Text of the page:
I also included Thanos in the story, in a bit of a cameo role, because… well, it’s Thanos. And I wanted to see Claudio draw him. I’ve honestly enjoyed Thanos more than any other villain I’ve ever written.
“Dangerous Artifacts” was originally planned as a squarebound, prestige-format color volume, as well as a limited, oversize, black-and-white edition, to properly present Claudio’s exquisite linework.
The story involves the return of an ancient comet carrying the secrets of a long-dead civilization. Galactus sends the Surfer to seek it out, while Thanos dispatches his own agent, a bounty hunter called White Raven. It was all designed to be a showcase for Claudio, and he made the most of it. “Dangerous Artifacts” contains some of the most beautiful artwork I’ve ever been involved with. All 48 pages are stunning. All 48 pages also took two years to complete. Maybe even a little more than two years?
When Claudio finally finished the pages, he refused to entrust the originals into FedEx’s care. So he personally flew the pages over to New York from Rome, carrying them with him in a portfolio. The pages were delivered to the Marvel offices by hand. And even then, Claudio didn’t stop fussing over them: adding details here, redrawing something there, endlessly noodling on the pages. The job was only “finished” when editorial literally took the pages from him, locked them in a flat file, and told Claudio, “You have to stop now.”
However long it took Claudio to complete the pages… it took too long. By the time the book was ready for publication, a new editorial regime had taken over. Claudio’s initial benefactor, Tom DeFalco, was out, and the new regime wasn’t very interested in a “leftover” project from the previous management. The overall comics market had also taken a downturn. Plans for a black-and-white edition, oversize or otherwise, were scrapped. Then the color version was scaled back from prestige format to a standard, stapled version. Ultimately, it was going to be just another comic.
Worse, the level of detail on the pages was almost beyond the ability of the printing press to handle. Color technology at the time was dependent upon hand-colored guides, with computer separations most often done by a third party.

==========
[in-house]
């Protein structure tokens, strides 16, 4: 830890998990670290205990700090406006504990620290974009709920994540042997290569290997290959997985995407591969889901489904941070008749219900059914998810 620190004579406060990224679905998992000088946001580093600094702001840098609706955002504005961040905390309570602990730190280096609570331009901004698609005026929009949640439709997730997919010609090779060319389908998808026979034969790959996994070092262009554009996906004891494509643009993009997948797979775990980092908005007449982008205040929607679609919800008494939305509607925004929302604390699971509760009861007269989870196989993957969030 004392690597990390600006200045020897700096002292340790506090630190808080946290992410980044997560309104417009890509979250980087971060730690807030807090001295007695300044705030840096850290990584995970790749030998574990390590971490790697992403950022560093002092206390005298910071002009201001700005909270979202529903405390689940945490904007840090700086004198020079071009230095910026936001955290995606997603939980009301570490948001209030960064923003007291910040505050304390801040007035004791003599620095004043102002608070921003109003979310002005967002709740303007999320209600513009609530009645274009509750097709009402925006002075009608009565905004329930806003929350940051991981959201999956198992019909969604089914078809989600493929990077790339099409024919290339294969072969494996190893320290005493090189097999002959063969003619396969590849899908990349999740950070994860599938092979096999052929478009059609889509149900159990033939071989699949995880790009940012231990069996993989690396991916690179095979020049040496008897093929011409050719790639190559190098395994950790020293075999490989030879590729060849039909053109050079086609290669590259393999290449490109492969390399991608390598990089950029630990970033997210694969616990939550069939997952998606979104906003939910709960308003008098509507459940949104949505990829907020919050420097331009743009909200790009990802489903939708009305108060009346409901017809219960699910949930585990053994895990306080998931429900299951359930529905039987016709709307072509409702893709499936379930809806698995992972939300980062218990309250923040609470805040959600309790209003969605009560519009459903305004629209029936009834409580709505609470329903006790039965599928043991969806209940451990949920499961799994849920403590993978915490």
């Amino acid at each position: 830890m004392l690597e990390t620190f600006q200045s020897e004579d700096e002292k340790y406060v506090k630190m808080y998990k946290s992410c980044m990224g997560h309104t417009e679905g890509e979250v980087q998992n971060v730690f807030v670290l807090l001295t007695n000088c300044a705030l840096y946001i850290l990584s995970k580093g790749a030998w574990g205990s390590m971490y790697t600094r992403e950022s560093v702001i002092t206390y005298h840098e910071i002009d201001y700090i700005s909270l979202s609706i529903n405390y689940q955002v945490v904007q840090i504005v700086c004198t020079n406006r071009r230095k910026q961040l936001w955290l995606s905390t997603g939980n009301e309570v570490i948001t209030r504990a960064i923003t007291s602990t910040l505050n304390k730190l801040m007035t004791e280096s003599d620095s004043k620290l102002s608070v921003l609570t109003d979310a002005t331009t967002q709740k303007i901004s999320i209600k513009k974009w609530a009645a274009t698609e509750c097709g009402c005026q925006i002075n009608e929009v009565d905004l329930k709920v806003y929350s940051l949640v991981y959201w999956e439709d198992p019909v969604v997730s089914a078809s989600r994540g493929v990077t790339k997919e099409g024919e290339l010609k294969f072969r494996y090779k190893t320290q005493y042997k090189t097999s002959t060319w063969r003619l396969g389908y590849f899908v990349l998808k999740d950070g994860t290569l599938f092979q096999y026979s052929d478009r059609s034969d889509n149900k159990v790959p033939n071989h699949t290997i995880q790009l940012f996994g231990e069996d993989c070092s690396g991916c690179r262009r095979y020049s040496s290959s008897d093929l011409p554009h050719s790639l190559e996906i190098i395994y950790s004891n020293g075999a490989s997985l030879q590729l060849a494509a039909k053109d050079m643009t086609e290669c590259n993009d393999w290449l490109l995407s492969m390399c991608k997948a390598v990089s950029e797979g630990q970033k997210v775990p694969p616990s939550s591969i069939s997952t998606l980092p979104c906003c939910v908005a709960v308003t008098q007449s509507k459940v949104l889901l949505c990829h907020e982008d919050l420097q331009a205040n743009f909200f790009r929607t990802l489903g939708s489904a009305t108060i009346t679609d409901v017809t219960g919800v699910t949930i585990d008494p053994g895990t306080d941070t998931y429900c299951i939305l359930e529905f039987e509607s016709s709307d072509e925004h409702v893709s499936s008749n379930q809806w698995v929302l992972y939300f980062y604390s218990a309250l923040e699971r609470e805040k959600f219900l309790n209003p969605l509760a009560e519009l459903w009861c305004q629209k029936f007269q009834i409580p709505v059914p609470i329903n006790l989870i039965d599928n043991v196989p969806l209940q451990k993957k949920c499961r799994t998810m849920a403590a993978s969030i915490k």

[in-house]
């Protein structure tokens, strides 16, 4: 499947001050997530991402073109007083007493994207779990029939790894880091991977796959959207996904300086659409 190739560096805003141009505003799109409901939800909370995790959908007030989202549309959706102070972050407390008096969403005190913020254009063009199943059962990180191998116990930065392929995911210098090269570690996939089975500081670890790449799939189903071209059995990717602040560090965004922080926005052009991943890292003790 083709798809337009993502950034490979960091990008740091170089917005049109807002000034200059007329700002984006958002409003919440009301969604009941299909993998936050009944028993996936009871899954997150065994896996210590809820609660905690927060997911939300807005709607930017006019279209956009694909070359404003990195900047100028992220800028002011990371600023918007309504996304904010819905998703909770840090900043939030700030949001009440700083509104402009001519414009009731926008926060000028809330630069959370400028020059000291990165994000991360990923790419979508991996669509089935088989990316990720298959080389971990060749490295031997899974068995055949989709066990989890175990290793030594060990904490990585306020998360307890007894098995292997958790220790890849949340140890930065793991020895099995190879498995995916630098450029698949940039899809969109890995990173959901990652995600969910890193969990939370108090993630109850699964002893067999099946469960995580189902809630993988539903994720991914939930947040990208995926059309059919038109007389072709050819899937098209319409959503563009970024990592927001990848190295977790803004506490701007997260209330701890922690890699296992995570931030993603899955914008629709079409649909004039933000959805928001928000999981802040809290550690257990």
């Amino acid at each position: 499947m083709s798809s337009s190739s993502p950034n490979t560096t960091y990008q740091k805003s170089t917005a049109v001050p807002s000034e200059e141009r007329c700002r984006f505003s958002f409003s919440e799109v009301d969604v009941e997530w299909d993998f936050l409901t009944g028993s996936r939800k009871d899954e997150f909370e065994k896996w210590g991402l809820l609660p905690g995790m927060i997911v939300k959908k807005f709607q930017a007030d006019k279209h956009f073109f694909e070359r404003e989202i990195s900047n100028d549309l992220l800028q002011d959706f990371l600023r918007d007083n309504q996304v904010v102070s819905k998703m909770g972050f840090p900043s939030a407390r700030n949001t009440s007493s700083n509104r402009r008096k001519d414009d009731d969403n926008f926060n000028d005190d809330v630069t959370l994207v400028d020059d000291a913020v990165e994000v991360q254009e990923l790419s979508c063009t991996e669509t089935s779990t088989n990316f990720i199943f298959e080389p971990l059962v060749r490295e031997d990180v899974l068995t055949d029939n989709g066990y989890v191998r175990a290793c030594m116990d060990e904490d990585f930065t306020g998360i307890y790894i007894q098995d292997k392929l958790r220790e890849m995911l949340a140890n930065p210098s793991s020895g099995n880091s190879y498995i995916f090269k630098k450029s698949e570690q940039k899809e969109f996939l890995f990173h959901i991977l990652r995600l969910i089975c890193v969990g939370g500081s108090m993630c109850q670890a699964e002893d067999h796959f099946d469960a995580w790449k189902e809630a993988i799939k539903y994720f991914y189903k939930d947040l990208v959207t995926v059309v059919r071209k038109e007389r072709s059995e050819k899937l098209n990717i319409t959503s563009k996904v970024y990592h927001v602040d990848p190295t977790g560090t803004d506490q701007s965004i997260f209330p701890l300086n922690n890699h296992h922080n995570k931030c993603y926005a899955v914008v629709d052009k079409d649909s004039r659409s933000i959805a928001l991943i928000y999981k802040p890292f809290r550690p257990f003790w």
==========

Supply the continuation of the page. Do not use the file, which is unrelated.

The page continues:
Getting the color to reproduce correctly meant the delicate linework closed up and disappeared. Conversely, trying to print the linework properly meant the color turned into a splotchy disaster. The first print run of the book looked like hell — color off register and inconsistent, linework closed up into a black mess. The late, great Mark Gruenwald, who had taken over as editor on the book when Craig Anderson left staff, had the entire print run destroyed as unacceptable.
The next run printed better, though the overall reproduction was still muddy. More frustrating, the vast majority of pages were cropped incorrectly by the printer, meaning heads and hands and a plethora of details were amputated by the page edge. It was heartbreaking to see two years of Claudio’s life spent creating “Dangerous Artifacts,” and have the book’s production be anything less than perfect.
Even before the American edition was released, an oversize Italian edition was published, a black-and-white softcover. The translation, as far as I can tell, isn’t all that faithful (I swear I didn’t write “pesce faccia” anywhere), but that’s a minor concern. It’s gratifying to see the artwork in beautiful black and white, despite a few of the same cropping issues being present, and a little of the detail being lost.
The best presentation of “Dangerous Artifacts,” at least that I’ve seen, is a German hardcover, an oversize limited-edition in pristine black and white. Just beautiful, and the kind of presentation that Claudio’s work deserved.
If I could send one project from my career back to press, it would be “Dangerous Artifacts,” re-colored from scratch and properly cropped. When the “Fantastic Four: Rise of the Silver Surfer” film was impending (I’m on the DVD extras, check it out) I had a discussion with a Marvel editor and suggested a Surfer hardcover containing Stan and Jack’s Surfer original graphic novel, the Stan and Moebius “Parable,” and the Castellini job. Nothing came of it, unfortunately.
I said I think of “Dangerous Artifacts” as almost equal parts triumph and anguish. That seems like a pretty good description of the Silver Surfer himself. Maybe this is the way it was supposed to be.
Ron Marz has been writing comics for two decades, and thinks it’s pretty much the best job ever. His current work includes “Artifacts” and “Ravine” for Top Cow, “The Protectors” for Athleta Comics and his creator-owned title, “Shinku,” for Image. Follow him on Twitter (@ronmarz) and his website, www.ronmarz.com.